And the author also dissects broader themes of trust and mistrust, health research, NHS funding and re-organisations of the health system.

The book offers eminently sensible solutions, recognises that bureaucracy stifles the entire system and that the health and social care workforce have been let down. Whoever is appointed as health secretary, following the general election, would do well to read it

'Helpful and informative' material

The book is thorough in its depiction of the problems facing both the NHS and social care and, in this regard, I found it incredibly helpful and informative to read multiple sources of information and evidence pulled together in one place to clearly illustrate a case. Every chapter finishes with a neat summary of the issues and the solutions that have been offered. The structure of the book is fluent, easy to navigate and logical.

While reading the book I found myself nodding in agreement, placing my head in my hands and rolling my eyes in turn. It’s a book that cannot be called enjoyable. This is not the author’s fault, it’s the subject matter that’s so infuriating. The solutions offered are so sensible, pragmatic, and unambitious that it’s crazy that governments continue to overlook them.

The book is a record of the many, very familiar ways in which the NHS (and social care) makes life hard for its staff (and their patients). Endless bureaucracy, chronic understaffing, low pay, opaque career paths, poor culture, ailing infrastructure, and a very tangible sense of distrust between government, public bodies, and the professions.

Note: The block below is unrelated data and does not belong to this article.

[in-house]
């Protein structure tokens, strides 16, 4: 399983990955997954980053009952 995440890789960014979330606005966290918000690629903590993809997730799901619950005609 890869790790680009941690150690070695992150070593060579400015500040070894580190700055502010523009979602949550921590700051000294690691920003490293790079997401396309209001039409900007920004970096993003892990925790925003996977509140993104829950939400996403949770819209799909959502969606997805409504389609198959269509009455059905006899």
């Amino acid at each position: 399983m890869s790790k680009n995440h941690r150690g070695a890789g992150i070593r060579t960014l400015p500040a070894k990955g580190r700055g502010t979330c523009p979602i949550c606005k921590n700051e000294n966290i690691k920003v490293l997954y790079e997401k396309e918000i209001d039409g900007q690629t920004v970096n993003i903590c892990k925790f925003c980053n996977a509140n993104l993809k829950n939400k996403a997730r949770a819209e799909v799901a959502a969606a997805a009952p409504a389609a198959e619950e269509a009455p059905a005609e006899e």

Lord Turnberg also makes the excellent point that ideas are not in short supply, rather it’s the implementation of these ideas that is woefully lacking. The sheer number of reports, committee hearings, white papers, investigations, and publications that have appeared over the years is mind-boggling. They all address the issue of how the NHS should improve have become an industry in and of themselves. Huge amounts of activity and effort is expended by senior leaders when discussing, planning, and then attempting to roll out change ideas. Yet in the subsidiarity model currently favoured by NHS England, whereby action and accountability are ever-more distanced from each other, this is again destined to fail.

Good quality and accessible care: still a 'pipedream'?

It seems the basic tenets of good quality, accessible care, delivered by content, supported staff is still considered something of a pipedream. The NHS and the social care system have become overly complex, allowing a differentiated offer to spread across England rather than pursuing a standardised approach. In addition, the workforce has been neglected for far too long.  All of which is of huge disservice to patients and service-users.

Lord Turnberg clearly sets out the past, more recent and current failures. The book offers eminently sensible solutions, recognises that bureaucracy stifles the entire system and that the health and social care workforce have been let down. Whoever is appointed as the new health secretary following the general election, would do well to read it.

My only disagreement is with the book’s title. I would like to see it morph into ‘Staff First’, as I think the book makes the case very strongly that a well-resourced and engaged workforce would solve many ills. And I believe if we put staff first, then patient care becomes the priority by default.

Christopher Tuckett is a physiotherapist by background who is a director of allied health professions at an NHS trust


Author: Christopher Tuckett